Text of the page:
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  • List of premature obituaries


    Pope John Paul II was the subject of three premature obituaries. A premature obituary is an obituary published whose subject is not actually deceased at the time of publication. Examples of premature obituaries include that of inventor, businessman, and chemist Alfred Nobel, whose premature obituary condemning him as a "merchant of death" may have prompted him to create the Nobel Prize; black nationalist Marcus Garvey, whose actual death may have been precipitated by reading his own obituary; and actor Abe Vigoda, who was the subject of so many premature obituaries that a website was created to state whether he was alive or dead. This article lists the recipients of incorrect death reports (not just formal obituaries) from publications, media organisations, official bodies, and widely used information sources such as the Internet Movie Database; but not mere rumours of deaths, nor reports from sites which feature automated death hoax stories designed to draw in page clicks from specific web searches. People who were presumed (though not categorically declared) to be dead, and joke death reports that were widely believed, are also included.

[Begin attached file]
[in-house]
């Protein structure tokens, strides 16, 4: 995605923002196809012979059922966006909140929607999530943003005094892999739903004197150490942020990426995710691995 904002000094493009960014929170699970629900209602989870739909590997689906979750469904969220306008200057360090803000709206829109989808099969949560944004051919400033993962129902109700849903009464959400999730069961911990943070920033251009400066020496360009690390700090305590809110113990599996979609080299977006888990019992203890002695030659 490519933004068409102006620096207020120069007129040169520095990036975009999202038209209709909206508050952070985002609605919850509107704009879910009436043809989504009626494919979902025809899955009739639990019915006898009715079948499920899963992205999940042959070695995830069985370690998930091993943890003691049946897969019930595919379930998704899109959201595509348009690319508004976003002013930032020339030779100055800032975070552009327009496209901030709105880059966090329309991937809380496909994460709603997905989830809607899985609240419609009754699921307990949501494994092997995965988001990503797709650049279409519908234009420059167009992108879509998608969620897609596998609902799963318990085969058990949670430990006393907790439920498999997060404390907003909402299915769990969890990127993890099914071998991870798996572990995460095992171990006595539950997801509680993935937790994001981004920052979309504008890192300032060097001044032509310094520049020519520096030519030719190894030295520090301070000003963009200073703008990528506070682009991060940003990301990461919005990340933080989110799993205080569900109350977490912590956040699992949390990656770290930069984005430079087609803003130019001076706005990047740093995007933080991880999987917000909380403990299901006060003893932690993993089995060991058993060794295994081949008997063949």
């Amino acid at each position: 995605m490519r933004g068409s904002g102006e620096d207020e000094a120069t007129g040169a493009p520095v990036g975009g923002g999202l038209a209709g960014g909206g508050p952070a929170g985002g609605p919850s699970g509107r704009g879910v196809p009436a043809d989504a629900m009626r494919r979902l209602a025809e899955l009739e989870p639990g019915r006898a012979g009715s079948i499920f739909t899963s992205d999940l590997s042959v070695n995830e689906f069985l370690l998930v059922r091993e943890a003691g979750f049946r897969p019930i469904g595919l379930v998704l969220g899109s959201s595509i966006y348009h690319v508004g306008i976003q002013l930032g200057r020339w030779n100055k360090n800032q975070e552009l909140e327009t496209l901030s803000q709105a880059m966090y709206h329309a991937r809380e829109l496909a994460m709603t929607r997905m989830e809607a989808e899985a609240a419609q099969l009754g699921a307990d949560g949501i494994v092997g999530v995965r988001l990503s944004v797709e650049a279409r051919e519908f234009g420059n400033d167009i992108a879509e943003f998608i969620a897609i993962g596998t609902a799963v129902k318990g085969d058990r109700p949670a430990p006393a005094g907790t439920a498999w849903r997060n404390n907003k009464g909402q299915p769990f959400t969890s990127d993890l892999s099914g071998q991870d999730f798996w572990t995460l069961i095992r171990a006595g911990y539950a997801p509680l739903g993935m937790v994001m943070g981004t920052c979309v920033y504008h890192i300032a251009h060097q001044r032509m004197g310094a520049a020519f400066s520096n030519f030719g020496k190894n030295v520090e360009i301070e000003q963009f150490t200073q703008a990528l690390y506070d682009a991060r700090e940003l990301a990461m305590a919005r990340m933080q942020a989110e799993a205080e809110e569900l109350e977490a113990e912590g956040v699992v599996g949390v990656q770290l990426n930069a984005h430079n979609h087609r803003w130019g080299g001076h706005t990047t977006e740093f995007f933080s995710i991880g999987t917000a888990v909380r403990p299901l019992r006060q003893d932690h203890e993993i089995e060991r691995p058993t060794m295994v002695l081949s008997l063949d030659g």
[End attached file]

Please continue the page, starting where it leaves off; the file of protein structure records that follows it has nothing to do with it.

• Orrin Henry Ingram Sr.


    Orrin Henry Ingram Sr. (a.k.a. Hank Ingram) (June 26, 1904 – April 25, 1963) was an American heir and businessman.

  • Hamilton Love


    Henry Hamilton Love (December 27, 1875 – May 2, 1922) was a Nashville lumberman and sportswriter. Known as the "Daddy of the Nashville lumberman," he was the first president of the Nashville Lumberman's Club. He wrote the Hardwood Code, a telegraphic code then used extensively in the trade, and urged by the Hardwood Manufacturer's Association of the United States. He was also chair of the Nashville board of censorship of moving pictures, and active in the Rotary Club.

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